It’s required by FERPA to protect any identifiable information about a student (names, addresses, etc.) when releasing documents, but it’s an overreach to say FERPA requires a school to conceal information (like the origins of a hazing investigation) that wouldn’t identify individual students.
Asbury also dug into KU’s previous hazing reports and found that in the past, the university had been far more transparent in disclosing hazing investigation details.
“In 2010, KU had released nearly the full results of this investigation into the fraternity Phi Gamma Delta, known as FIJI,” she said. “Then, the university had only redacted the names of the fraternity members into that hazing investigation.”
Buried in the records, Asbury found a passage on why KU believes releasing these records helps inform future students about Greek organizations on campus. The Kansan found this contradictory, since what caused the investigations were never disclosed.
She said KU’s shifting definition of what FERPA covers was part of their motivation for challenging the redactions in the documents. Asbury said the paper is currently waiting on KU’s response to their appeal.
Fighting FERPA: Do your homework and know your rights
Sometimes a school will try to withhold public records for privacy reasons, without specifically citing FERPA. The reasoning may be different, but the steps for recourse are pretty similar: know your state’s open record laws and any privacy laws that may apply, do your homework and fight back. That’s exactly what Edward Sutelan, the 2018-19 editor-in-chief of the Lantern, Ohio State University’s student newspaper did.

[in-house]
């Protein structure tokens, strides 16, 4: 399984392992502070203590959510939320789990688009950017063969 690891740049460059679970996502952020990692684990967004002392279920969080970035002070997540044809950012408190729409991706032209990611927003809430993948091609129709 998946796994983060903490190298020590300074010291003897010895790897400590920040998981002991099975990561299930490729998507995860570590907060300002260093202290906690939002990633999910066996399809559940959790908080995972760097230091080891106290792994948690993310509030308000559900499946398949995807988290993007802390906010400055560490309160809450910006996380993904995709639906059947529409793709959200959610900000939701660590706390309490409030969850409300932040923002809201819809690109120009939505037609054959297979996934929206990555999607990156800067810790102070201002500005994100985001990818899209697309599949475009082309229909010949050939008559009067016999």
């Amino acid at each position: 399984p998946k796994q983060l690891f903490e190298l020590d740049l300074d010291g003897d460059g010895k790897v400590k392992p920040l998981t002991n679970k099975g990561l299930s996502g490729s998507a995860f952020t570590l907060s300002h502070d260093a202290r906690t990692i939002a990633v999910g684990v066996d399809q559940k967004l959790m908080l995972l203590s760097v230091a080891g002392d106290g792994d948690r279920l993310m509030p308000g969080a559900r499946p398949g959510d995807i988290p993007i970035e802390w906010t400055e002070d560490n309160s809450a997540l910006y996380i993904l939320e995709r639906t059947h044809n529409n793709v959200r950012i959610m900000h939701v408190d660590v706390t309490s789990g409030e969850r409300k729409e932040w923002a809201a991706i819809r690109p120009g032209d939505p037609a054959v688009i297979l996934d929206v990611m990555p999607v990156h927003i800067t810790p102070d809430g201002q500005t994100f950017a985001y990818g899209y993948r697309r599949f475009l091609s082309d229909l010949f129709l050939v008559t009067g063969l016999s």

It was just sort of known Ohio State wasn’t going to explain why
Sutelan filed a public records request in September 2018 seeking a series of public records for a number of football players over the last six years. Finally, after 18 weeks, OSU delivered the documents and Sutelan found a police report that intrigued him.
Except the name was redacted, as were the details on a number of the documents.
“This one in particular stood out to me,” he said. “It was a case of accused rape, and so I requested Ohio State to have an updated copy because it said that this was still under investigation, and when I received the updated copy, that took about a month later, the name was still redacted and the case had been reported as being closed for reason of the police not being able to get in contact with the alleged victim.”
Sutelan had a hunch the name behind the black ink was former Buckeye running back Brian Snead, who was dismissed from the team around the time this police report was filed.
“[OSU] never ended up giving an explanation for why this running back Brian Snead ended up leaving the university or why he was suspended,” he said. “It was just sort of known Ohio State wasn’t going to explain why.”
Sutelan asked Ohio State for an unredacted copy of the report he believed was Snead’s, but the school refused.
“Ohio State argued that the reason that the names were redacted was because it was an uncharged suspect and these were investigative documents,” he said. “My response back was that this was an initial police report and that according to Ohio sunshine laws, that it is illegal to redact the names of even uncharged suspects in an initial incident report.”
Sutelan took OSU to the Ohio Court of Claims after failing to receive an unredacted copy, and he was confident he could win; earlier he had asked local police for a similar report, and it was provided with zero redactions.
“I went to the Columbus Division of Police and requested a similar incident of an accused rape case where the suspect was uncharged, and all of that information was provided in there completely unredacted even though the suspect had not been charged with the crime and the case was closed,” he said.